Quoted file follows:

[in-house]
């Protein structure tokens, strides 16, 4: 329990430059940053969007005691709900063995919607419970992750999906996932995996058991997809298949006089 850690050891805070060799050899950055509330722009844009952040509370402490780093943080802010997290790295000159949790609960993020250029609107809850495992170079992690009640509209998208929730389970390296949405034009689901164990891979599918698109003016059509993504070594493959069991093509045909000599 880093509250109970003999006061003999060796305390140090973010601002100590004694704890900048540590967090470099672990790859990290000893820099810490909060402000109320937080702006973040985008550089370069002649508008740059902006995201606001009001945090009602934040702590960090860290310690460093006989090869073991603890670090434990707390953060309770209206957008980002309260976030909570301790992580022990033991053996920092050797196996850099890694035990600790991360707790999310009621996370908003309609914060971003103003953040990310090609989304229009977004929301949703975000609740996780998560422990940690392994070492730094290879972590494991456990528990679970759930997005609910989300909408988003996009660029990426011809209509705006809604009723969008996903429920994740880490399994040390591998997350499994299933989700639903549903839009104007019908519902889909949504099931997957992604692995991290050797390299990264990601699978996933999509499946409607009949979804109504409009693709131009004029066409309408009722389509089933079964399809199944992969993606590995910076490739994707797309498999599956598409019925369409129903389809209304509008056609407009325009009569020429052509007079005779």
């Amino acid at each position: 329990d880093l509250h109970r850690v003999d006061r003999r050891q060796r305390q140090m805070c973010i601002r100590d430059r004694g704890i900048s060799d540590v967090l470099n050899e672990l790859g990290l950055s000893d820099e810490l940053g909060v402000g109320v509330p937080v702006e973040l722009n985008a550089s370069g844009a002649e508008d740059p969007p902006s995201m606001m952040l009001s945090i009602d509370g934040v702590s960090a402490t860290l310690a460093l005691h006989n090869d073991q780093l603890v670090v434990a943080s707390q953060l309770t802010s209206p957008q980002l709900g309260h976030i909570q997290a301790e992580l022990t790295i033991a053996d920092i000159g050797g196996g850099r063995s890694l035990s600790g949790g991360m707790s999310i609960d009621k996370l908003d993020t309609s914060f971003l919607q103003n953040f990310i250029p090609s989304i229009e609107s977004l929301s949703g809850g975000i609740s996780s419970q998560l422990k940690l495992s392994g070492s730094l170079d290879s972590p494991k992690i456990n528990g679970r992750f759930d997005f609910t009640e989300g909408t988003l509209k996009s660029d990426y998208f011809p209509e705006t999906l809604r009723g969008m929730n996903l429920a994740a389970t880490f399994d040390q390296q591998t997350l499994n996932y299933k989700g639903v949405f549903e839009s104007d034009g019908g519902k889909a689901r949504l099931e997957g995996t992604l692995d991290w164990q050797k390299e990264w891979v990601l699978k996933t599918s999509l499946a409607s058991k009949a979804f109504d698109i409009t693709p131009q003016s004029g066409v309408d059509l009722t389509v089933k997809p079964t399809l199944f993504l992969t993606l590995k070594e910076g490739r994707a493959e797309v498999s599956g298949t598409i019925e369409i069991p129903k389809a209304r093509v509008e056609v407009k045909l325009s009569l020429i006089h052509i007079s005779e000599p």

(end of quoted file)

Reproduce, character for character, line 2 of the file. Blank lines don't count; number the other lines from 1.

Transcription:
């Protein structure tokens, strides 16, 4: 329990430059940053969007005691709900063995919607419970992750999906996932995996058991997809298949006089 850690050891805070060799050899950055509330722009844009952040509370402490780093943080802010997290790295000159949790609960993020250029609107809850495992170079992690009640509209998208929730389970390296949405034009689901164990891979599918698109003016059509993504070594493959069991093509045909000599 880093509250109970003999006061003999060796305390140090973010601002100590004694704890900048540590967090470099672990790859990290000893820099810490909060402000109320937080702006973040985008550089370069002649508008740059902006995201606001009001945090009602934040702590960090860290310690460093006989090869073991603890670090434990707390953060309770209206957008980002309260976030909570301790992580022990033991053996920092050797196996850099890694035990600790991360707790999310009621996370908003309609914060971003103003953040990310090609989304229009977004929301949703975000609740996780998560422990940690392994070492730094290879972590494991456990528990679970759930997005609910989300909408988003996009660029990426011809209509705006809604009723969008996903429920994740880490399994040390591998997350499994299933989700639903549903839009104007019908519902889909949504099931997957992604692995991290050797390299990264990601699978996933999509499946409607009949979804109504409009693709131009004029066409309408009722389509089933079964399809199944992969993606590995910076490739994707797309498999599956598409019925369409129903389809209304509008056609407009325009009569020429052509007079005779």